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Jackson column: Wales Euro challenge undermined by the Union

By Peter Jackson

No Welsh team have reached the knock-out stages of the Champions’ Cup in six of the last seven seasons. In a matter of weeks those figures will almost certainly have deteriorated to seven of the last eight seasons.

No Welsh team have won Europe’s blue-riband club trophy since its creation 22 years ago and only one has got as far as the final – Cardiff in 1996, aided and abetted by an early English Brexit from Europe while the RFU tried to make sense of the new-fangled professionalism.

Its evolution over the last two decades has left the dwindling number of Welsh contenders if not in the poorhouse then in imminent danger of knocking on the door. Hobnobbing with the neuveau riches from the

English Premiership and the French Top 14 has proved a costly business for the only two Welsh teams good enough to qualify.

As PRO14 champions, Scarlets would have expected a more rewarding return than two points out of ten from the opening rounds – a losing bonus from the narrowest of defeats in Toulon followed by another losing bonus from being outplayed at home by Bath.

Ospreys, in the throes of a nightmarish domestic season, gave Clermont’s Michelin Men a run for their company’s lavish money in Swansea and Saracens a closer run for theirs in north London. Gallant performances in Europe count for little other than early elimination.

The vastly superior resources of opponents armed with a financial muscle absent from the relatively impoverished PRO14 meant that the odds were stacked against the Welsh challengers before they started. Those odds have now been stacked higher still, not by their opponents but by their own governing body.

The Welsh Rugby Union’s policy of squeezing a fourth international into stretching their autumn series into winter ensures that the Scarlets and Ospreys go into the critical middle fortnight of the Champions’ Cup in no fit state to make up ground lost in October.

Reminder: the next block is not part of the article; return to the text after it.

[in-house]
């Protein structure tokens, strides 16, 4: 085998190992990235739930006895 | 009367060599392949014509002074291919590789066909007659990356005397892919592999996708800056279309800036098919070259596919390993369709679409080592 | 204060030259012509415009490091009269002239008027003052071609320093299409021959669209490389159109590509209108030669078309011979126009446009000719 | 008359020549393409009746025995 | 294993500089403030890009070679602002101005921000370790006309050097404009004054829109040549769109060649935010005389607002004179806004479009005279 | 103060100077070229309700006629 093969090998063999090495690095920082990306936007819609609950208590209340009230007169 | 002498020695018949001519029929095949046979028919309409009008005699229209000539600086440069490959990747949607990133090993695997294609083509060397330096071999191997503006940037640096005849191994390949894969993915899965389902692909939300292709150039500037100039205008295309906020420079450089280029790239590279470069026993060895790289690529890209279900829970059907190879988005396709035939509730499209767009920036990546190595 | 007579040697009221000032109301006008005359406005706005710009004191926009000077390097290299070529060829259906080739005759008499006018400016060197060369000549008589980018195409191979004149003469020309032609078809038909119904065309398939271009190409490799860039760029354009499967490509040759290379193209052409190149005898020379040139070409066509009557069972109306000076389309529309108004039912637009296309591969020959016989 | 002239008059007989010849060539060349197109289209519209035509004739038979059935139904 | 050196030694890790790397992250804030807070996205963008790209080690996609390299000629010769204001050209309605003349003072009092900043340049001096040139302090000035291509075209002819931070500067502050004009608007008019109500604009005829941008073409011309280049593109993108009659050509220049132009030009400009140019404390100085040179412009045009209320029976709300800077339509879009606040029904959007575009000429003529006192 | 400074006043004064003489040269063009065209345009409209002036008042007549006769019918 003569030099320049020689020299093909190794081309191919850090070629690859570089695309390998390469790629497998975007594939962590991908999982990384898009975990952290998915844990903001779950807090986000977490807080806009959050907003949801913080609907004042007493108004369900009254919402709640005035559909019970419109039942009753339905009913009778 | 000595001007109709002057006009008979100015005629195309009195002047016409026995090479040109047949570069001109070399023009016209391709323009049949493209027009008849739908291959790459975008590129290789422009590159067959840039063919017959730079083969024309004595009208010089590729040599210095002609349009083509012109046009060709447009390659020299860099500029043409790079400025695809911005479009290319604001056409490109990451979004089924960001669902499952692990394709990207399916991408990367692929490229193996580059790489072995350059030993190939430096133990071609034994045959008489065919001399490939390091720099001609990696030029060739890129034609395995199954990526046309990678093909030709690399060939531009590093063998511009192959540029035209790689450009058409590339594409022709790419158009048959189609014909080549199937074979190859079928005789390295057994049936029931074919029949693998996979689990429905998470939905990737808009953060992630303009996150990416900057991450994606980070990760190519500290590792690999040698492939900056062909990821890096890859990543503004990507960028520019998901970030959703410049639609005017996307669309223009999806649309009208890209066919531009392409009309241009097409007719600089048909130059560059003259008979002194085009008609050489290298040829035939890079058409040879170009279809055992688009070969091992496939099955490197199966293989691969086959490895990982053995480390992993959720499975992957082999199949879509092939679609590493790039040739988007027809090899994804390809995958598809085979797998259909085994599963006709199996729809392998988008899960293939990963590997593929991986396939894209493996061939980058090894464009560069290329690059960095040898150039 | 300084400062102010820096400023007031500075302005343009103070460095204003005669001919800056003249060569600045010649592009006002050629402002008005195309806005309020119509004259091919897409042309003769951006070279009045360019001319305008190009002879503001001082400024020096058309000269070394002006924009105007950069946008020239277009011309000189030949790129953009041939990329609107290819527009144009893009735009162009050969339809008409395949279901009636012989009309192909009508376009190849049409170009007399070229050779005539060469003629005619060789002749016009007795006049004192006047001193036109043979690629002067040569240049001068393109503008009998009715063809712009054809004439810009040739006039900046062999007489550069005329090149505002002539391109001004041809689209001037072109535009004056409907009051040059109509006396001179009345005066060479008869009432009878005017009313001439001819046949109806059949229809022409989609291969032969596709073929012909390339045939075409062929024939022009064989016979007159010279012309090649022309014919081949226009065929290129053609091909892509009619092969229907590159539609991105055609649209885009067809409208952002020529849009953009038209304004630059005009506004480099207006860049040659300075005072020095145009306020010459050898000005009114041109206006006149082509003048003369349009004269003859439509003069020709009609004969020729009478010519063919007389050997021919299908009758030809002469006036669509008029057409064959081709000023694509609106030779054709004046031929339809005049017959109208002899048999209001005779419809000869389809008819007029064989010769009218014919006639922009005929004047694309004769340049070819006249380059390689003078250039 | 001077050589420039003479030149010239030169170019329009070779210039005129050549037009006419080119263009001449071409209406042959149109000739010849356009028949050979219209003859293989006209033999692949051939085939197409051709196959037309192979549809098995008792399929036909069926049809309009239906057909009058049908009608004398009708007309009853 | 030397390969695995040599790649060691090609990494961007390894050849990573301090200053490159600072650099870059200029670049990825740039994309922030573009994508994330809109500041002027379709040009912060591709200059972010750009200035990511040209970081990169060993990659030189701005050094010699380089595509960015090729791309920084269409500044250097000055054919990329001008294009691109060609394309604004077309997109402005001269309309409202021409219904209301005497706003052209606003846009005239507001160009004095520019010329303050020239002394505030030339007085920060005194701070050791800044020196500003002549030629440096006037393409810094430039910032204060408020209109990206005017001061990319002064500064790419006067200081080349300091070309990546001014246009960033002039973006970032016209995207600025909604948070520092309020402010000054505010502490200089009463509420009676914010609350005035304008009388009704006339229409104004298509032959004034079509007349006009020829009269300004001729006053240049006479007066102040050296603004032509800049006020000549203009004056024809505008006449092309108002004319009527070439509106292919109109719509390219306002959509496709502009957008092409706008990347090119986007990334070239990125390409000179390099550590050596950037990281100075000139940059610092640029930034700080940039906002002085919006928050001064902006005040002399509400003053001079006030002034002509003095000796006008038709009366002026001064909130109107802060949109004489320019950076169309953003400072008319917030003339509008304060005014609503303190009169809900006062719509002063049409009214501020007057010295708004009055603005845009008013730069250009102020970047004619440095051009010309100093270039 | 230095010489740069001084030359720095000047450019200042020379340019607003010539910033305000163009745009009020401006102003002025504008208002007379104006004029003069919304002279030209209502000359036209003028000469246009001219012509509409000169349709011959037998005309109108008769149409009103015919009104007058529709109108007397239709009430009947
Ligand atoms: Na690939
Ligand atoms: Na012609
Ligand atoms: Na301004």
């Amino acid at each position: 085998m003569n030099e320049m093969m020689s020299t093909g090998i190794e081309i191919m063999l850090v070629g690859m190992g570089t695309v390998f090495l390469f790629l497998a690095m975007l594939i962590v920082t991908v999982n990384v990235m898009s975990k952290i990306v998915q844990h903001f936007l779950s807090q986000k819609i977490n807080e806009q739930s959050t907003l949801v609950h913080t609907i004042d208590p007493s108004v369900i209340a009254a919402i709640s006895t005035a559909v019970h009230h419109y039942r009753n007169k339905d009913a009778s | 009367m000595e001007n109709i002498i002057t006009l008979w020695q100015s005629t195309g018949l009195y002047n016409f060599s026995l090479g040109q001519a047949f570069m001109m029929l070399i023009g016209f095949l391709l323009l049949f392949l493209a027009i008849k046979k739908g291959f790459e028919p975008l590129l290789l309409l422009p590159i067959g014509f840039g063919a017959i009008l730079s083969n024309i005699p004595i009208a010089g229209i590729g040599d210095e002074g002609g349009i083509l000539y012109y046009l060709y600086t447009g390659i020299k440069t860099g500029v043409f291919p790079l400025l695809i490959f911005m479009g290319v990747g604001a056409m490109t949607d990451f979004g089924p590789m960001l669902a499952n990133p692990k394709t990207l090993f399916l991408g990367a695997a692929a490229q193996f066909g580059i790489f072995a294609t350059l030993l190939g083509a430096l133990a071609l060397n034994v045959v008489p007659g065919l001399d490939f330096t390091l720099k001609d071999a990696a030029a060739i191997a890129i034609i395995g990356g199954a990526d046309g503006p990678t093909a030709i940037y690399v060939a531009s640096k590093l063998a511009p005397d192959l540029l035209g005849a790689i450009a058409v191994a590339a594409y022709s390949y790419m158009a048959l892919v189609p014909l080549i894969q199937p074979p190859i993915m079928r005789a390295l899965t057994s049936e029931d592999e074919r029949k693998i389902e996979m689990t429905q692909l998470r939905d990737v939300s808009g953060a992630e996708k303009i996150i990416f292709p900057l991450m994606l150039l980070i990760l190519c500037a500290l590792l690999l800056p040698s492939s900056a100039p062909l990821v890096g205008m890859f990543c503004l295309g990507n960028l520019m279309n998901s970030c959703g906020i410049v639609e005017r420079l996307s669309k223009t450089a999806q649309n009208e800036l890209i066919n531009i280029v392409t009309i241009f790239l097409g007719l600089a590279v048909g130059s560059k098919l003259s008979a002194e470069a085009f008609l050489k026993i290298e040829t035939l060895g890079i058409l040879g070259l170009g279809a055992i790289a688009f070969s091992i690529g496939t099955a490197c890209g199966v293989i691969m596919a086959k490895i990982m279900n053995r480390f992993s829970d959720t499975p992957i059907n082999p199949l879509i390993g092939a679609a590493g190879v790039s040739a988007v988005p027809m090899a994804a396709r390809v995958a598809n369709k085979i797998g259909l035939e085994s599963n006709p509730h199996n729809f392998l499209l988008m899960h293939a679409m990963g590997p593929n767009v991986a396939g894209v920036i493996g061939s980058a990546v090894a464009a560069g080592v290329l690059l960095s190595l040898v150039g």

The cumulative effect of four Tests in four weeks has had a brutal effect on both. The battering taken by too many Welsh players over that period has left each region looking like Humpty Dumpty, each trying desperately to stick the broken bits together.

Scarlets limped into last weekend’s home tie against Treviso with gaping holes in their ranks as a result of Jonathan Davies smashing his knee against Australia and Jake Ball his shoulder against New Zealand.

The absence of several other big-hitters ensured the Ospreys headed for Northampton with a suitably ruinous appearance. Injuries on national duty left them without their Lions’ half- backs Dan Biggar and Rhys Webb as well as flankers Justin Tipuric and Sam Cross.

By finishing their Autumn series in the autumn, England, France, Ireland, Italy and Scotland gave their players some respite before plunging back into European club duty. Too many Welsh players have had none.

It goes deeper than that. As if having to compete against heavier investment and larger squads wasn’t sufficient handicap, the underfunded Welsh regions find their thin resources stretched to breaking point by the Anglo-Welsh Cup, a relative non-event if ever there was one.

As a result, they have suffered a series of setbacks consistent only in the demoralising scale of results which, in two cases, proved to be a pointless exercise in every respect. While the Blues were enduring a 57-0 hammering at Newcastle and the Scarlets a 40-0 thrashing at home to Exeter, their Irish and Scottish counterparts could put their feet up in relaxed readiness for the Champions’ Cup.

“We are having to fight on too many fronts and we simply haven’t got the resources to do it,’’ a former head coach said. “Most of the regions are operating on a 25 per cent injury rate which makes life far more difficult than it ought to be. And that’s because we are having to play too many games at a time when others are getting proper rest and recovery.’’

By the time everyone has been paid for last week’s out-of-window match, not least the Springboks themselves, the WRU will be left with a profit of around £2.5m. There is, they say, a price for everything and, barring a few surprises bordering on the miraculous, part of the price will be to sound the death knell over another lame year for the put-upon dragon in the Champions’ Cup.

Blue streak: Thomas Castaignede dots down for Toulouse in the final of the Heineken Cup 1996 (photo: Getty Images)

A tale of woe – the Welsh in Europe’s premier club competition from its inception in 1995:

Finalist:

Cardiff 1996: lost to Toulouse.

Semi-finalists:

Swansea 1995: lost to Toulouse.

Cardiff 1997: lost to Brive.

Llanelli 2000: lost to Northampton.

Llanelli 2002: lost to Leicester

Scarlets 2007: lost to Leicester

Cardiff Blues 2009: lost to Leicester (after extra-time, on drop goals)

No Welsh team in last eight:

2005, 2006, 2011, 2013, 2014, 2015, 2016, 2017.

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